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Bacteroides sp. bacterium, SEM

Bacteroides sp. bacterium, SEM

C032/2016

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Credit

DENNIS KUNKEL MICROSCOPY / SCIENCE PHOTO LIBRARY DENNIS KUNKEL MICROSCOPY / SCIENCE PHOTO LIBRARY

Caption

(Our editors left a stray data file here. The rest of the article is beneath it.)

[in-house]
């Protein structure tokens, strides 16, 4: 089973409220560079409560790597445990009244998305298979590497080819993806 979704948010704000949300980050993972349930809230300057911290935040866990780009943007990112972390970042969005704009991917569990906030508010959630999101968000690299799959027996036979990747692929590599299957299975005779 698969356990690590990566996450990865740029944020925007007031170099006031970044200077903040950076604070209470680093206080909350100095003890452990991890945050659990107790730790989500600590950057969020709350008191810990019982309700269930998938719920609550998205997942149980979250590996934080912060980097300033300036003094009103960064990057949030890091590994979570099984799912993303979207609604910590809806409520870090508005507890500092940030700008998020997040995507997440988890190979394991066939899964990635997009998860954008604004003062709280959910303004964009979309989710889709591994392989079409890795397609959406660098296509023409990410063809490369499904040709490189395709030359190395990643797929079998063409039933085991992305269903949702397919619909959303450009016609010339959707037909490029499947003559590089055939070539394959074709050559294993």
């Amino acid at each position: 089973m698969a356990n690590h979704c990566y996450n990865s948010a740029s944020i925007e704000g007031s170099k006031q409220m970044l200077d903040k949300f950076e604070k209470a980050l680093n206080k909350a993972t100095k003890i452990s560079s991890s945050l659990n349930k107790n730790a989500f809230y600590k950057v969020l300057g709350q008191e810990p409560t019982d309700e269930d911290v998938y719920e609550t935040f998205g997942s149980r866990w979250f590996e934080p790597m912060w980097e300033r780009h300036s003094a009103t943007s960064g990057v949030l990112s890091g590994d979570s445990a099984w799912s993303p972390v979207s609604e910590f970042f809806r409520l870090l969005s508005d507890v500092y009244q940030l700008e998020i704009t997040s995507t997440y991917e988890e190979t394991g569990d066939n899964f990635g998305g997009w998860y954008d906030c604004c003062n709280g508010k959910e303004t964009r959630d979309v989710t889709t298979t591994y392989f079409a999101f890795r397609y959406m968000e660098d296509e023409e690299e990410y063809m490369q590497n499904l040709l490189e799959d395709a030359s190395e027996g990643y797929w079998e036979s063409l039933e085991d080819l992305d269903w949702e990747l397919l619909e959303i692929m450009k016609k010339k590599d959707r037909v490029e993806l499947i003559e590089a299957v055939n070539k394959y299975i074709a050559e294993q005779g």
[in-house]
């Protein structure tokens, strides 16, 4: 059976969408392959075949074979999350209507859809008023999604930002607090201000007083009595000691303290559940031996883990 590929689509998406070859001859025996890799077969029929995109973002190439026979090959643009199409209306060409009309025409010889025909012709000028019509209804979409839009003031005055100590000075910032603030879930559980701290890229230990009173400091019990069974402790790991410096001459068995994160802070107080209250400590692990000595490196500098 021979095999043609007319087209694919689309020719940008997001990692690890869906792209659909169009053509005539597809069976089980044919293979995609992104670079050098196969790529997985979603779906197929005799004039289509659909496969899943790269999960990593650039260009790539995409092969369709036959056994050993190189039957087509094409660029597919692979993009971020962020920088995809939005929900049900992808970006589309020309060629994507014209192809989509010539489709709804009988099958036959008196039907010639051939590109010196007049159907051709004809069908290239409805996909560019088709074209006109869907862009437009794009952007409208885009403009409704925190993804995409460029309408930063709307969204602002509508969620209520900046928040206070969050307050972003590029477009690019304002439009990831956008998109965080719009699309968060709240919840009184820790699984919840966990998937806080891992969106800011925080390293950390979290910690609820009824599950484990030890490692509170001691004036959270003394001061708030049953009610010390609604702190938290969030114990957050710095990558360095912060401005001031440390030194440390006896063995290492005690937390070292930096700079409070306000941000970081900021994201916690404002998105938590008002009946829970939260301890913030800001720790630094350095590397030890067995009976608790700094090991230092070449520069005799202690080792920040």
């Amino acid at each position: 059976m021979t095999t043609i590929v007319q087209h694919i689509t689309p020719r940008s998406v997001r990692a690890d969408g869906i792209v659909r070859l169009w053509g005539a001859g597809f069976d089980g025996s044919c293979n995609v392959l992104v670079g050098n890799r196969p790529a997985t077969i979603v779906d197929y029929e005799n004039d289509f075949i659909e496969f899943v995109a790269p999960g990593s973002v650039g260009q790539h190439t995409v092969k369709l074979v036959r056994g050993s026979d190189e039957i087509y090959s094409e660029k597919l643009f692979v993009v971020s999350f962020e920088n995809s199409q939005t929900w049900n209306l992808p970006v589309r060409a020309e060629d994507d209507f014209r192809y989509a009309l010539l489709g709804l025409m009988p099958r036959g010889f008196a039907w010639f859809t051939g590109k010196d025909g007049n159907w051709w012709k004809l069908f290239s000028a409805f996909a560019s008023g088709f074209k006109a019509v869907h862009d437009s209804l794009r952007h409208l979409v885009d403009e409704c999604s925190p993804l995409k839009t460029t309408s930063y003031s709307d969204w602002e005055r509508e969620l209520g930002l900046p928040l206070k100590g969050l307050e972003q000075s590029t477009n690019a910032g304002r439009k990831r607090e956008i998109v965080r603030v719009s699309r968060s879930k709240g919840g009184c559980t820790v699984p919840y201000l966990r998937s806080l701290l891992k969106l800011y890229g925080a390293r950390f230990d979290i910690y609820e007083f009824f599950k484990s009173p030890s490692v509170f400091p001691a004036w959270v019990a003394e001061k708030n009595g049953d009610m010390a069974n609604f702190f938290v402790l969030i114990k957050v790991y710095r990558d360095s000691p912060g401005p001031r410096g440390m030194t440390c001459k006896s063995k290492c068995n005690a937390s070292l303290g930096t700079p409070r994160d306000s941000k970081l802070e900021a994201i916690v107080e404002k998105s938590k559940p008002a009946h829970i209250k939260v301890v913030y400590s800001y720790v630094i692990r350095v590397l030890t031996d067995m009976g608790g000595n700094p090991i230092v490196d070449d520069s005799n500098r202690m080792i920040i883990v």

Coloured scanning electron micrograph (SEM) of Bacteroides sp., rod shaped, obligately anaerobic, gram-negative, saccharolytic bacterium. Bacteroides is the most common bacteria found in the human intestinal tract. They are involved in many important metabolic activities in the human flora of the colon, including fermentation of carbohydrates, utilization of nitrogenous substances, and biotransformation of bile acids and other steroids. When Bacteroides escape the colon, they are responsible for many types of infections and abscesses that can occur all over the body including the upper body, chest, abdomen, pelvis, the skin, the soft tissues and central nervous system. Bacteroides are known to be involved in cases of meningitis and shunt infections, especially in children. Bacteriodes often become resistant to antibiotics. Magnification: x2,400 when shortest axis printed at 25 millimetres.

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